Thursday, February 5, 2009

It's Not A Big Deal, By Which I Mean It Is...

Every college football expert tells you that National Signing Day is not THAT big of a deal. We make too much out of 17 year old kids signing a letter of intent to play at a said program. ESPN posted a message for the unwitting followers: "Fans, please remember that rankings mean nothing now, but two to three years from now is when you will know a class' value." That's true, yet you always see sports specials and multiple websites dedicated solely to the purpose of college recruiting.

Recruiting is called the lifeblood of a college program, so it is important, but does it matter if you have what the "experts" consider a top 10 class?

Well, if it takes a few years to decide a class value, I will just have to go back and check out the old school recruiting classes of some of the top schools. Florida, Ohio State, USC, Oklahoma, and LSU have all been consistently good teams over the past few years, so let's take a look at where two major recruiting websites, and, ranked the classes:


Florida--Rank: 7.5 (Scout: 8th, Rivals 7th)
Ohio State--Rank: 10 (Scout 11th, Rivals 9th)
USC-- Rank: 1 (Scout 1st, Rivals 1st)

Oklahoma-- Rank: 7.5 (Scout 7th, Rivals 8th)
Rank 2 (Scout 2nd, Rivals 2nd)

Florida--Rank: 13
Ohio State--Rank: 9.5
USC--Rank: 3.5
Oklahoma--Rank: 4
-Rank: 20

Rank: 2
Ohio State--Rank: 12.5
USC--Rank: 1
Oklahoma-Rank: 8
LSU--Rank: 7

Florida-- Rank: 1
Ohio State-- Rank: 15.5
USC-- Rank: 2
Oklahoma-- Rank: 22
LSU-- Rank: 4.5

4 year rank average:
Florida-- Rank: 5.8
Ohio State-- Rank: 11.8
USC-- Rank: 1.8
Oklahoma-- Rank: 10.3
LSU-- Rank: 8.3

The top teams of the past 5 years or so all averaged a top 10 recruiting class, so a top class means success, right?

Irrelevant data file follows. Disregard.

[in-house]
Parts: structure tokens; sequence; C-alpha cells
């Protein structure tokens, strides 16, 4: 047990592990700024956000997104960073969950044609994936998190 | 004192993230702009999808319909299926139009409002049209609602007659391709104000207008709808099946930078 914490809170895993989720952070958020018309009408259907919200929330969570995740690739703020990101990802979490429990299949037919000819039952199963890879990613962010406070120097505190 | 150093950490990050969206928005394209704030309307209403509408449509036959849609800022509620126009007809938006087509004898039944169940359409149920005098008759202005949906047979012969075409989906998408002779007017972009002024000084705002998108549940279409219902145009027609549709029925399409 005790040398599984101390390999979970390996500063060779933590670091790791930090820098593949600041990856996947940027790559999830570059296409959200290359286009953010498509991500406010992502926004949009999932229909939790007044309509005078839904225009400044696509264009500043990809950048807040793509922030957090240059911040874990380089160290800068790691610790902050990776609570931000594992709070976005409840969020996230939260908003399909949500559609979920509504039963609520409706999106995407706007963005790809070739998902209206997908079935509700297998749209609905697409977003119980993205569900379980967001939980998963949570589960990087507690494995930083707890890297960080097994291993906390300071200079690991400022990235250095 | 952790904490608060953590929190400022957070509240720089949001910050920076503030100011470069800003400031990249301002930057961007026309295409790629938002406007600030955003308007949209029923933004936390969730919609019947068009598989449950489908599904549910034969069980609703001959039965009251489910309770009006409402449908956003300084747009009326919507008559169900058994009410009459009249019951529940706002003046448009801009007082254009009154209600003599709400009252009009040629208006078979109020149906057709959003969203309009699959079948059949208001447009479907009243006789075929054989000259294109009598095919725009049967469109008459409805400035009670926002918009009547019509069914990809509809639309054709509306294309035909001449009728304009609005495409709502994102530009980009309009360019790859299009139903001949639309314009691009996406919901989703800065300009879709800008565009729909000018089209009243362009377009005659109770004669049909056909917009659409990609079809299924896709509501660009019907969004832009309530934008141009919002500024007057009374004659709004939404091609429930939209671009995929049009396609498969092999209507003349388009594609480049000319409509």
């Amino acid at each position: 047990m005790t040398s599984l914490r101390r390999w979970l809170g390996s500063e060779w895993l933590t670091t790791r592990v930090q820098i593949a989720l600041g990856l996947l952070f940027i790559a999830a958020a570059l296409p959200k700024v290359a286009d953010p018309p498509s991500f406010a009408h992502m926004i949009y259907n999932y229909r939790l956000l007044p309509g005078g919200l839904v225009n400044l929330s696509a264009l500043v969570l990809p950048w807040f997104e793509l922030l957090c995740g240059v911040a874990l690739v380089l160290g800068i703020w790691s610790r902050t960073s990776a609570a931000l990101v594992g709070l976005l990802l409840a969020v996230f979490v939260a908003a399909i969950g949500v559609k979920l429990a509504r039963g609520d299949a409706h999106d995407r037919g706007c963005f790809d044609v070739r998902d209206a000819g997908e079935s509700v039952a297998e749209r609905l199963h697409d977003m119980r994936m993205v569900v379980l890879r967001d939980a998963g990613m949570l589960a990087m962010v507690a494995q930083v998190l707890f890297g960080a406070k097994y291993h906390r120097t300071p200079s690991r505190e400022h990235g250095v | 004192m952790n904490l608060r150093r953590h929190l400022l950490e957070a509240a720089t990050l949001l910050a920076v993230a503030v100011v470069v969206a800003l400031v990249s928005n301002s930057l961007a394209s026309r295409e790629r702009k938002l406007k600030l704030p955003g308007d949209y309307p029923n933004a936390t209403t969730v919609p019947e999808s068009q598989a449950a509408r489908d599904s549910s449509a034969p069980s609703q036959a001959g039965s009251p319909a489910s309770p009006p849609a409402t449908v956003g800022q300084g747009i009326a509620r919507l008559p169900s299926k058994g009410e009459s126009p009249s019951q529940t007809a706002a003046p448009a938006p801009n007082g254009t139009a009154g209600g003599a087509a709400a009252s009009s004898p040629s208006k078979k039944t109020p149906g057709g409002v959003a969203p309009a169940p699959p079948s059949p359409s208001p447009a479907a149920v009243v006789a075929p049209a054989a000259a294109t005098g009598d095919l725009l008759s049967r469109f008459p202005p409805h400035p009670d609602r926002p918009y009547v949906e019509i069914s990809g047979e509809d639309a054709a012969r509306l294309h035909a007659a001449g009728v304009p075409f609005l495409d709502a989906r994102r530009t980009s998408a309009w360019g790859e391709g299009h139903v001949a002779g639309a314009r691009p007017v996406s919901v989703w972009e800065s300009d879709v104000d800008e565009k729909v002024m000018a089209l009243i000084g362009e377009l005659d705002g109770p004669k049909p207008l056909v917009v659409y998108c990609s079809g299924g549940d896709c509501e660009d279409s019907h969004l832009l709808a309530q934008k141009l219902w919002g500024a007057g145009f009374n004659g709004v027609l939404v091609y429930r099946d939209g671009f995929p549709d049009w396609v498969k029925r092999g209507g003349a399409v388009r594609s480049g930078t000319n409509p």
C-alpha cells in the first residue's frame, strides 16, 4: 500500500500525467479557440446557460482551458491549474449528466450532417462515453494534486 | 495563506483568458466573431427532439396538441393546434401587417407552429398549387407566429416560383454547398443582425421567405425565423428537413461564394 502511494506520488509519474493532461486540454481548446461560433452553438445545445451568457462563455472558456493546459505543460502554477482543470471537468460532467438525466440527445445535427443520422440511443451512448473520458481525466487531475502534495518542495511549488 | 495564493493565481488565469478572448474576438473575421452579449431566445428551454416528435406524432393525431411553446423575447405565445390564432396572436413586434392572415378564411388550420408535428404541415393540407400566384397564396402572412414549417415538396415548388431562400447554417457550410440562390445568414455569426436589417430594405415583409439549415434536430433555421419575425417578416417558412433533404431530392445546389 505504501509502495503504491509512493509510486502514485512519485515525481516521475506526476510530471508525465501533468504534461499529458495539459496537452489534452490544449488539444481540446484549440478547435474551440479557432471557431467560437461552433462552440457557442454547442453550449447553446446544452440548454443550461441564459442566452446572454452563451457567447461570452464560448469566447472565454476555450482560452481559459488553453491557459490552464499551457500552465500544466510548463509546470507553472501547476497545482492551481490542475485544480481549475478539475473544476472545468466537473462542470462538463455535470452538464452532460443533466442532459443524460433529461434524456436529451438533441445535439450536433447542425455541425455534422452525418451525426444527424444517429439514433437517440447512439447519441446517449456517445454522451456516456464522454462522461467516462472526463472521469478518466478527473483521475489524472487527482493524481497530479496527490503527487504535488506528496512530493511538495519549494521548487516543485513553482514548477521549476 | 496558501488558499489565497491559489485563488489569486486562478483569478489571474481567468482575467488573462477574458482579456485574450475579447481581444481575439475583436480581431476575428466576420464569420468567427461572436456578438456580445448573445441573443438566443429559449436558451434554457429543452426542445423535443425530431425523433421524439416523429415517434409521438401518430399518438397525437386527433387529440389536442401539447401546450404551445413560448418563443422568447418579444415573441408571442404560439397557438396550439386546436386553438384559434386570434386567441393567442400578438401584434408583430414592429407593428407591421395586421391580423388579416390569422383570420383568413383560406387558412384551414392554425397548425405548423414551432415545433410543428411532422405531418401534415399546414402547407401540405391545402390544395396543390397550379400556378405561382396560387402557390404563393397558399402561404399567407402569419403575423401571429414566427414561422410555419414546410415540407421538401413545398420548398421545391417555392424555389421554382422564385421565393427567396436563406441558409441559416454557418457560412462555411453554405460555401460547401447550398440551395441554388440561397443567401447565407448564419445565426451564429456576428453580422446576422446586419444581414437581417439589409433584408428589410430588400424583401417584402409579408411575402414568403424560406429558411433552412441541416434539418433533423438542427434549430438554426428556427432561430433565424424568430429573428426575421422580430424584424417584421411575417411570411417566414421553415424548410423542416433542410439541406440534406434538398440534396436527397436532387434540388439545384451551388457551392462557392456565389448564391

Uh, not exactly buddy.

see's four year average rank is: 9.8
Michigan's is 7.7
Florida State's is 10

All three schools averaged Top 10 recruiting classes over the years, but Tennessee and Michigan both fired the head coach and Florida State has been considered a team in decline.

Notre Dame has been bringing in top recruiting classes, but that team can't get past .500 even with Charlie Weiss and his Patriots magic.

Meanwhile a team like Virginia Tech barely cracks the top 25 in recruiting every year and yet somehow ends up in a major bowl game.

I know some conferences are better than others, but that's no excuse for the seasons Tennessee and Michgan have dropped on the fans. Meanwhile Florida State seems to dismiss half of the top recruits every year for disciplinary reasons.

So recruiting is definetely important to success, but a top 10 class doesn't mean anything if you don't get players that can fit in to your system.

If this 2009 recruiting class is any indication, you should expect to see LSU, Alabama, Ohio State, Texas, and USC all battling for championships over the next few years.

But it's all a gamble, so put your money down on the table and start rubbing the lucky rabbit's foot because you never know when a top recruiting class will end up folding.

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